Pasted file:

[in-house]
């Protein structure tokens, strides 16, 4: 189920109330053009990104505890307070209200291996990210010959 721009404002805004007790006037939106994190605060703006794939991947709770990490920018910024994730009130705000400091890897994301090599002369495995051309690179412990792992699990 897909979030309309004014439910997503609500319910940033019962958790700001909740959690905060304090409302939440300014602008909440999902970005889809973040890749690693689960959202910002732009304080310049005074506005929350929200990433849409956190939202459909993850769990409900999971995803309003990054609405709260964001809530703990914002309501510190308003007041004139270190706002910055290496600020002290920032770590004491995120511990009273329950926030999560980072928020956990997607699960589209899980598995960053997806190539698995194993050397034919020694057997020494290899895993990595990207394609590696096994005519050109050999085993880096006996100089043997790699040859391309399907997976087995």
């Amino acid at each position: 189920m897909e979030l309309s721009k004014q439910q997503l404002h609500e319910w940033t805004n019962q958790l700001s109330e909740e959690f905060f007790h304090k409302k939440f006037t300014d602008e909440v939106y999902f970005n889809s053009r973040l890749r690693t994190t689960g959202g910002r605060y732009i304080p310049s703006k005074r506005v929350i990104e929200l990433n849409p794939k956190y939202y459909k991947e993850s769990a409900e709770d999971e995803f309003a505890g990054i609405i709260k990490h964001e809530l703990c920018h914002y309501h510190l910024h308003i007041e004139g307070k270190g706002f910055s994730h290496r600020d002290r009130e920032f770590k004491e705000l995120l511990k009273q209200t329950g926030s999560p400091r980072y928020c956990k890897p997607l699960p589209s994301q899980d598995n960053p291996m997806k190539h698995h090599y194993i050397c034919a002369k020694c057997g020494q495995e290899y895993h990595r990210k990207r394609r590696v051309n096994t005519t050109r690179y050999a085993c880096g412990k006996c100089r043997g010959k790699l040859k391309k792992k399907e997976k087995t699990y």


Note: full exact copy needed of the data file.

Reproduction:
[in-house]
């Protein structure tokens, strides 16, 4: 189920109330053009990104505890307070209200291996990210010959 721009404002805004007790006037939106994190605060703006794939991947709770990490920018910024994730009130705000400091890897994301090599002369495995051309690179412990792992699990 897909979030309309004014439910997503609500319910940033019962958790700001909740959690905060304090409302939440300014602008909440999902970005889809973040890749690693689960959202910002732009304080310049005074506005929350929200990433849409956190939202459909993850769990409900999971995803309003990054609405709260964001809530703990914002309501510190308003007041004139270190706002910055290496600020002290920032770590004491995120511990009273329950926030999560980072928020956990997607699960589209899980598995960053997806190539698995194993050397034919020694057997020494290899895993990595990207394609590696096994005519050109050999085993880096006996100089043997790699040859391309399907997976087995």
């Amino acid at each position: 189920m897909e979030l309309s721009k004014q439910q997503l404002h609500e319910w940033t805004n019962q958790l700001s109330e909740e959690f905060f007790h304090k409302k939440f006037t300014d602008e909440v939106y999902f970005n889809s053009r973040l890749r690693t994190t689960g959202g910002r605060y732009i304080p310049s703006k005074r506005v929350i990104e929200l990433n849409p794939k956190y939202y459909k991947e993850s769990a409900e709770d999971e995803f309003a505890g990054i609405i709260k990490h964001e809530l703990c920018h914002y309501h510190l910024h308003i007041e004139g307070k270190g706002f910055s994730h290496r600020d002290r009130e920032f770590k004491e705000l995120l511990k009273q209200t329950g926030s999560p400091r980072y928020c956990k890897p997607l699960p589209s994301q899980d598995n960053p291996m997806k190539h698995h090599y194993i050397c034919a002369k020694c057997g020494q495995e290899y895993h990595r990210k990207r394609r590696v051309n096994t005519t050109r690179y050999a085993c880096g412990k006996c100089r043997g010959k790699l040859k391309k792992k399907e997976k087995t699990y």